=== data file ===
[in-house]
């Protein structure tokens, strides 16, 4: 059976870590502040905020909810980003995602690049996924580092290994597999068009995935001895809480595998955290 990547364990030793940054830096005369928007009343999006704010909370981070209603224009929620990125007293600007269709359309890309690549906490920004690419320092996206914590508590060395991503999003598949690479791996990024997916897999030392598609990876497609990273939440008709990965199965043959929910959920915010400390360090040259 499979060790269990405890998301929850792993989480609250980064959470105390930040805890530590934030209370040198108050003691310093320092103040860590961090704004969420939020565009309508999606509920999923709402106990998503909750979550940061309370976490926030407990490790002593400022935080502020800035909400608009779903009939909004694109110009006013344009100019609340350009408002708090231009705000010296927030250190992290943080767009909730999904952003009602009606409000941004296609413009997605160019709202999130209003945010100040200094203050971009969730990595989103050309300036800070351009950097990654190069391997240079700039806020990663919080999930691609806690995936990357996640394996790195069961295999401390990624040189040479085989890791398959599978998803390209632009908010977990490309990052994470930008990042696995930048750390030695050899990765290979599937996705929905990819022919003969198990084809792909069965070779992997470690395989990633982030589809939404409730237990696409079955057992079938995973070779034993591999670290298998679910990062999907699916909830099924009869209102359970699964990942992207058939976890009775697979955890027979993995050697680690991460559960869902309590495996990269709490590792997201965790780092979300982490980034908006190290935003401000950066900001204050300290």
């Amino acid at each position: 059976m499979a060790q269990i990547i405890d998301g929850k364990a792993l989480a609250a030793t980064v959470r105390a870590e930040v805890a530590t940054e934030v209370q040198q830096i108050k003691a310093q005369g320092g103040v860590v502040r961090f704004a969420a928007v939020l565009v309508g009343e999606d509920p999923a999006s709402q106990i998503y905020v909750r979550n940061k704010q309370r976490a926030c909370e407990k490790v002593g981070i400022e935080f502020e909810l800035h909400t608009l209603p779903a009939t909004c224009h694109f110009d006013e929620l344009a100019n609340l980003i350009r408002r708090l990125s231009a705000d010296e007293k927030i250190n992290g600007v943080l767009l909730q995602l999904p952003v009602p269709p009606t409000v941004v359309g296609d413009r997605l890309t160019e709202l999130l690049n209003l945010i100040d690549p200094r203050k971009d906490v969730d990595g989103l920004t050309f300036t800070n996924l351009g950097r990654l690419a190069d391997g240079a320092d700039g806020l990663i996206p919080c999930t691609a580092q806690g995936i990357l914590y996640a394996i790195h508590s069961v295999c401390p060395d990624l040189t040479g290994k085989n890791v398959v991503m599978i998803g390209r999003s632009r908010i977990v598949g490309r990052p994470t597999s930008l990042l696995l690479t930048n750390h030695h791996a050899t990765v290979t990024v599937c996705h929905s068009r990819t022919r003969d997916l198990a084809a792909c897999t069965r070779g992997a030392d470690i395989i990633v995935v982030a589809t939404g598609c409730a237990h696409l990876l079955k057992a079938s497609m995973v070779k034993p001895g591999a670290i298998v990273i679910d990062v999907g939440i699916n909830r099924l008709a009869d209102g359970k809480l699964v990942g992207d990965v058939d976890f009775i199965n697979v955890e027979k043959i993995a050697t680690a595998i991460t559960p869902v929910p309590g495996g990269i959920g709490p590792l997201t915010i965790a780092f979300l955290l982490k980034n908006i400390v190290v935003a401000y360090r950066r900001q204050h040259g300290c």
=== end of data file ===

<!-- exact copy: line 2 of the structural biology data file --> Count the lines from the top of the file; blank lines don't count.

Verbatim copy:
């Protein structure tokens, strides 16, 4: 059976870590502040905020909810980003995602690049996924580092290994597999068009995935001895809480595998955290 990547364990030793940054830096005369928007009343999006704010909370981070209603224009929620990125007293600007269709359309890309690549906490920004690419320092996206914590508590060395991503999003598949690479791996990024997916897999030392598609990876497609990273939440008709990965199965043959929910959920915010400390360090040259 499979060790269990405890998301929850792993989480609250980064959470105390930040805890530590934030209370040198108050003691310093320092103040860590961090704004969420939020565009309508999606509920999923709402106990998503909750979550940061309370976490926030407990490790002593400022935080502020800035909400608009779903009939909004694109110009006013344009100019609340350009408002708090231009705000010296927030250190992290943080767009909730999904952003009602009606409000941004296609413009997605160019709202999130209003945010100040200094203050971009969730990595989103050309300036800070351009950097990654190069391997240079700039806020990663919080999930691609806690995936990357996640394996790195069961295999401390990624040189040479085989890791398959599978998803390209632009908010977990490309990052994470930008990042696995930048750390030695050899990765290979599937996705929905990819022919003969198990084809792909069965070779992997470690395989990633982030589809939404409730237990696409079955057992079938995973070779034993591999670290298998679910990062999907699916909830099924009869209102359970699964990942992207058939976890009775697979955890027979993995050697680690991460559960869902309590495996990269709490590792997201965790780092979300982490980034908006190290935003401000950066900001204050300290």